Politics. So much politics
- The German election has not produced a conclusion, but it was never likely to. After a poor result, the SPD indicated it does not intend to participate in a grand coalition government. That increases uncertainty for markets. Anti-establishment parties performed well – the right wing AfD was the second largest party in former East Germany.
- Chancellor Merkel's negotiations with the Greens and the FDP are likely to take time; there are significant differences over EU integration, defense and environmental policies. French President Macron's integration plans may be overshadowed. UK exit talks are theoretically with the EU rather than individual governments.
- The populist New Zealand First party holds the balance of power after the country's election. Japanese Prime Minister Abe is expected to call an election to capitalize on perceived opposition weakness (see the UK, Germany, New Zealand for risks to this). In the US, indications are that Senate Republicans do not have the votes to win the latest attempt at healthcare reform.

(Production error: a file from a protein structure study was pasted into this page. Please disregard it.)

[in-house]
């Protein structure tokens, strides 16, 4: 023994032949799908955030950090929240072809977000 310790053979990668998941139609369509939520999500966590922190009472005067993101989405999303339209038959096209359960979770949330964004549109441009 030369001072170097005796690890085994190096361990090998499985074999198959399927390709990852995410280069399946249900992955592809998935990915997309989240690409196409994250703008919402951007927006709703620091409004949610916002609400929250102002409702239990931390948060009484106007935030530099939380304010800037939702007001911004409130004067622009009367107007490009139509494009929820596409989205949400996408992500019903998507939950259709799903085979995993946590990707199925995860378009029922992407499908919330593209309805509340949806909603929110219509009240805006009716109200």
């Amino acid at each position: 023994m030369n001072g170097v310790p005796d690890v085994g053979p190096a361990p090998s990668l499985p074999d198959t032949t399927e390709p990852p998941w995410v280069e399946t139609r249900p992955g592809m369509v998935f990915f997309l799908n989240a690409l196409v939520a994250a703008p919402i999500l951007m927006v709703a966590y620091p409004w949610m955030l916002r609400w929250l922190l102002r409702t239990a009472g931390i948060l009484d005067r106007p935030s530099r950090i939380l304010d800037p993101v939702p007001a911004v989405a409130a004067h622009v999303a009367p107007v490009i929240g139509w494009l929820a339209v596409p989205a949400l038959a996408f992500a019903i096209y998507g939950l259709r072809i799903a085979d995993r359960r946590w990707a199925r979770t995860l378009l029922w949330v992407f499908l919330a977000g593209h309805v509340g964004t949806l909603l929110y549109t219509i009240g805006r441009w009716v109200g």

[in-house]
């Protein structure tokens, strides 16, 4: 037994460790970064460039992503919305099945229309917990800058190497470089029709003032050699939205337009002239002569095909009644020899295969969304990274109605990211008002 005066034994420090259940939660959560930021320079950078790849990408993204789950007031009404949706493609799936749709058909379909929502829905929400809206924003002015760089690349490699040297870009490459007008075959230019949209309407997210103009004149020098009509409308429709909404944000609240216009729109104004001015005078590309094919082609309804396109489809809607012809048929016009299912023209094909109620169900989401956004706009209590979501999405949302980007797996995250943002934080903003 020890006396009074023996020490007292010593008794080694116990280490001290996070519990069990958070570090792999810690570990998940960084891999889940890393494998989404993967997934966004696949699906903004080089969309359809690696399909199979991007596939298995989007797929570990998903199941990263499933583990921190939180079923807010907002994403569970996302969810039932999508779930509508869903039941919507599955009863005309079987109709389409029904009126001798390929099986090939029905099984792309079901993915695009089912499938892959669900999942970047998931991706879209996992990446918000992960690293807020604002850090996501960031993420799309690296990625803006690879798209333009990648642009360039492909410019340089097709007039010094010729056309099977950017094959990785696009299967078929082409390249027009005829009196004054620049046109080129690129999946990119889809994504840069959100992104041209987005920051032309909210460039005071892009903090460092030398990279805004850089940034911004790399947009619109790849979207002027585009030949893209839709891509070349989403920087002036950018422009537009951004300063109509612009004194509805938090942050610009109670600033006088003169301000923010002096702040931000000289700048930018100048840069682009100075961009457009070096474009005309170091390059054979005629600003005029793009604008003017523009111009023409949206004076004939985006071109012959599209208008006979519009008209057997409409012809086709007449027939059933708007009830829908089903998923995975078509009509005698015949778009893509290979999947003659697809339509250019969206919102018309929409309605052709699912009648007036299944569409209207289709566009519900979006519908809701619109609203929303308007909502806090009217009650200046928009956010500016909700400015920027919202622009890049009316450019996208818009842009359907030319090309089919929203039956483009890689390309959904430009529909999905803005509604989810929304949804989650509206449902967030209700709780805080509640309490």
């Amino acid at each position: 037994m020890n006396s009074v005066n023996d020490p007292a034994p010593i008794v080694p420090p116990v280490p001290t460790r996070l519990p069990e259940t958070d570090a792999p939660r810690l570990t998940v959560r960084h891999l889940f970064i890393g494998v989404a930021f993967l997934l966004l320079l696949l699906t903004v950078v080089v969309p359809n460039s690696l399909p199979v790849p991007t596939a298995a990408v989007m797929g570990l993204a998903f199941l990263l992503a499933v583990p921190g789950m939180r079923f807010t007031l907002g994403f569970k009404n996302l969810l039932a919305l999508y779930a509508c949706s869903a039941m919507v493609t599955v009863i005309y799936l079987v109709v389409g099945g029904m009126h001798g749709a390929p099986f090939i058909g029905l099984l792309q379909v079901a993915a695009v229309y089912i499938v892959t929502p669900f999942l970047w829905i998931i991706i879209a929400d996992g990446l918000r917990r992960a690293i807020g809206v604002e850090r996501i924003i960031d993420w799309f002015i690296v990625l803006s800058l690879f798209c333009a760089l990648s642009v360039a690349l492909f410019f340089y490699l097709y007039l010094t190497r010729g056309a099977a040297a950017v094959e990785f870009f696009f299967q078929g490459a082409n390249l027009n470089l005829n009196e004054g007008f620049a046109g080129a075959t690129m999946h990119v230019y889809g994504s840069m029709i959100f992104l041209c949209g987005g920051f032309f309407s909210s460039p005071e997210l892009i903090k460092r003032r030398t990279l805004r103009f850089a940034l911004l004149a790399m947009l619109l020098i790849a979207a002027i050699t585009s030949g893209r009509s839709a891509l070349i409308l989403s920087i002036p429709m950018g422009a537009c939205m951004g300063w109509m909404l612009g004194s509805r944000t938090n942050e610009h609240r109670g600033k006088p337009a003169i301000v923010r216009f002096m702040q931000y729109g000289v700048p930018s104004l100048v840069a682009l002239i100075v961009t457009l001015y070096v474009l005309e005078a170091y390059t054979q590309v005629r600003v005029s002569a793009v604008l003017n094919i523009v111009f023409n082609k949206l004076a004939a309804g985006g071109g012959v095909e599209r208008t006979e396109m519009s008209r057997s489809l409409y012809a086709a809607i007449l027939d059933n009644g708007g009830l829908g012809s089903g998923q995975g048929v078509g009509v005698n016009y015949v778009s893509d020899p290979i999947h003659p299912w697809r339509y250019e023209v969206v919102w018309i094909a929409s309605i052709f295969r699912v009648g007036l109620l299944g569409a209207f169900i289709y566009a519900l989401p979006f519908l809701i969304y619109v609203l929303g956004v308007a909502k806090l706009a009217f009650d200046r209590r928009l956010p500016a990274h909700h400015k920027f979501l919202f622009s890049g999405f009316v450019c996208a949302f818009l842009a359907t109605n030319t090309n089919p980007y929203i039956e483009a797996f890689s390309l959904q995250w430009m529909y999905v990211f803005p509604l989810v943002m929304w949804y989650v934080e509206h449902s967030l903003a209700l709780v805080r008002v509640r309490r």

- Away from politics, Germany publishes the Ifo business confidence opinion poll. Draghi of the ECB speaks (no doubt dovishly). Several US Federal Reserve speakers are scheduled, with December's meeting in focus as a possible monetary policy tightening event.